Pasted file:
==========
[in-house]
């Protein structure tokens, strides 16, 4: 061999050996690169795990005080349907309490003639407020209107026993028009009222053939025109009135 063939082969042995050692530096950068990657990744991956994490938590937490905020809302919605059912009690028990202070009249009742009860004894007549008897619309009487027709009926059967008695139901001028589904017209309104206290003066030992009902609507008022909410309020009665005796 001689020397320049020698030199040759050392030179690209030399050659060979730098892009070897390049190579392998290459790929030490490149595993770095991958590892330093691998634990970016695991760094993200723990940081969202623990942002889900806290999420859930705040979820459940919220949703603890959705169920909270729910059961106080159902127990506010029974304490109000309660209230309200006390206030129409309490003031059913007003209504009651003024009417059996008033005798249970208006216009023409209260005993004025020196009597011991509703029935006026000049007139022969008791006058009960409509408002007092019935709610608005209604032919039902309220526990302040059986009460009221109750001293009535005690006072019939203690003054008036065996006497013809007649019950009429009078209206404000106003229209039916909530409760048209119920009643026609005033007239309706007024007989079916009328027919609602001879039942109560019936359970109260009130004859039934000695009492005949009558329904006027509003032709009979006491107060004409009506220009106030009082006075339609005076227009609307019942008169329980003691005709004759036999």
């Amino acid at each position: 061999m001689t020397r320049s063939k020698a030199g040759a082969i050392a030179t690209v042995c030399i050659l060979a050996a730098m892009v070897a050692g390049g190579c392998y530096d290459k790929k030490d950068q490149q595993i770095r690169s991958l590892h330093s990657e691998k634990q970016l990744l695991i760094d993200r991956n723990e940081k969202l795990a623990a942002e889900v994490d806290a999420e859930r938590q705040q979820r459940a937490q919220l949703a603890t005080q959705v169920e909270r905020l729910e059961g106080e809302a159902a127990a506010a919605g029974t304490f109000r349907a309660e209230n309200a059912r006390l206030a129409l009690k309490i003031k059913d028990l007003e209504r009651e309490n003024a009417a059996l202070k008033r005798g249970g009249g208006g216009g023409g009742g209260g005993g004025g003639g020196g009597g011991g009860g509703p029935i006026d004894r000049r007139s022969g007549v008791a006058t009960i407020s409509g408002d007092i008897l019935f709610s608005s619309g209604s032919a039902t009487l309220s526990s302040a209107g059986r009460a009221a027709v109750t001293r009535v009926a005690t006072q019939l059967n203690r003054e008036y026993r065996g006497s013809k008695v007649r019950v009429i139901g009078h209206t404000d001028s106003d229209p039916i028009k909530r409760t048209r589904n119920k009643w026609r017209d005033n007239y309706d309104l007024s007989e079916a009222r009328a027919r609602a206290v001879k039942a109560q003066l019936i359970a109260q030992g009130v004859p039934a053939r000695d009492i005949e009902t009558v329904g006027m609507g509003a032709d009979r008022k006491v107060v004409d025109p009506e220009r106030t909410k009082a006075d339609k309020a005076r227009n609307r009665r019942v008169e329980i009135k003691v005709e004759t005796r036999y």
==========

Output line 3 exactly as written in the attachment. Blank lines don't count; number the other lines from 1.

């Amino acid at each position: 061999m001689t020397r320049s063939k020698a030199g040759a082969i050392a030179t690209v042995c030399i050659l060979a050996a730098m892009v070897a050692g390049g190579c392998y530096d290459k790929k030490d950068q490149q595993i770095r690169s991958l590892h330093s990657e691998k634990q970016l990744l695991i760094d993200r991956n723990e940081k969202l795990a623990a942002e889900v994490d806290a999420e859930r938590q705040q979820r459940a937490q919220l949703a603890t005080q959705v169920e909270r905020l729910e059961g106080e809302a159902a127990a506010a919605g029974t304490f109000r349907a309660e209230n309200a059912r006390l206030a129409l009690k309490i003031k059913d028990l007003e209504r009651e309490n003024a009417a059996l202070k008033r005798g249970g009249g208006g216009g023409g009742g209260g005993g004025g003639g020196g009597g011991g009860g509703p029935i006026d004894r000049r007139s022969g007549v008791a006058t009960i407020s409509g408002d007092i008897l019935f709610s608005s619309g209604s032919a039902t009487l309220s526990s302040a209107g059986r009460a009221a027709v109750t001293r009535v009926a005690t006072q019939l059967n203690r003054e008036y026993r065996g006497s013809k008695v007649r019950v009429i139901g009078h209206t404000d001028s106003d229209p039916i028009k909530r409760t048209r589904n119920k009643w026609r017209d005033n007239y309706d309104l007024s007989e079916a009222r009328a027919r609602a206290v001879k039942a109560q003066l019936i359970a109260q030992g009130v004859p039934a053939r000695d009492i005949e009902t009558v329904g006027m609507g509003a032709d009979r008022k006491v107060v004409d025109p009506e220009r106030t909410k009082a006075d339609k309020a005076r227009n609307r009665r019942v008169e329980i009135k003691v005709e004759t005796r036999y």